But that's not all. There is also the "sneaky" male. He doesn't cooperate with anyone and just fertilizes the eggs when the other male's backs are turned. Chris sates," It is like an episode of Sopranos – underwater!"
The series delves into not just how an animal builds their homes, but why they build them, where they build them and how they utilize all of the local resources
NATURE'S Animal Homes is a 3-part series airing Wednesdays, April 8 (The Nest), 15 (Location, Location, Location) & 22 (Animal Cities) at 8pm on PBS (check local listings).
"HERO PEOPLE OF THE WEEK" - Kristina Rinaldi - Bringing Animals In From the Cold
Kristina M. Rinaldi is the Development Associate at Detroit Dog Rescue. She tells us that this last winter in Detroit was really brutal, and even though it is now Spring, Spring in Detroit can still mean freezing temperatures. This can be especially hard on the animals, both those left outside the family home and strays roaming the streets.
Detroit Dog Rescue works with the community to try and teach them proper pet ownership. But unfortunately they do run across a lot of cases of dogs chained up outside without proper shelter.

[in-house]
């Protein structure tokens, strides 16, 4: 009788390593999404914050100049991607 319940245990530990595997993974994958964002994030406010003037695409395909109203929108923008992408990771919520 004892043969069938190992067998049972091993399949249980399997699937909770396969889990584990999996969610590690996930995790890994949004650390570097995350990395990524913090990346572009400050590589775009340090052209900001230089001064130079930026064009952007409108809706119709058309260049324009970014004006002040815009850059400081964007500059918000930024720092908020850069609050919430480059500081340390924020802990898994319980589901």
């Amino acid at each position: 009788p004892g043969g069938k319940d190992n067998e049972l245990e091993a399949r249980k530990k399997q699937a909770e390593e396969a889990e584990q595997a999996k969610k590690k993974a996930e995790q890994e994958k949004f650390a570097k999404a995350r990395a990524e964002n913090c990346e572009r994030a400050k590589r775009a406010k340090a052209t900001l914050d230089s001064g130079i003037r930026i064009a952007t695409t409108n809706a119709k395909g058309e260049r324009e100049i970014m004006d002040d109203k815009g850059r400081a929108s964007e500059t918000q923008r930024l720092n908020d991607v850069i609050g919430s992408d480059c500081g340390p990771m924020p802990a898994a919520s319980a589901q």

On a regular basis, staff members load up donations, which can include food, igloos, proper tie-outs, etc., and actually go out block-by-block helping animals. They also get calls day and night to help out animals in need.
There is also a big stray dog problem in Detroit. Over the years it has been estimated that between 10,000 and upwards to 50,000 stray dogs roam the streets, but no one has been able to gauge and get a real number.
Kristina tells us that there is no shortage of stray dogs that they pick up all of the time. They also get the worst of the worst cases. These include dogs with gunshot wounds or dogs that come from homicide. They also get the dog raid dogs and the dogfighting dogs.
There are a lot of drug dealers in Detroit with these "beefed up" Pit Bulls on large chains and they just have the "gnarliest" look to them. However, Kristina states that when they go into these drug raids, most of these dogs are the nicest dogs that they rescue. Some of them might have a little dog aggression because they've been abused, but they love humans and do make great pets.
As staff members prepare for the next run, they have this word of advice for anyone with a dog, "Please keep your dog inside. The cold weather is brutal on animals. We find more than most times, these dogs don't survive."
As the rescue calls increase, staff members say they need your help to make this mission work. You can donate to them by going to their website, DetroitDogRescue.com and they will use that money to buy hay, dog houses, bedding, and food.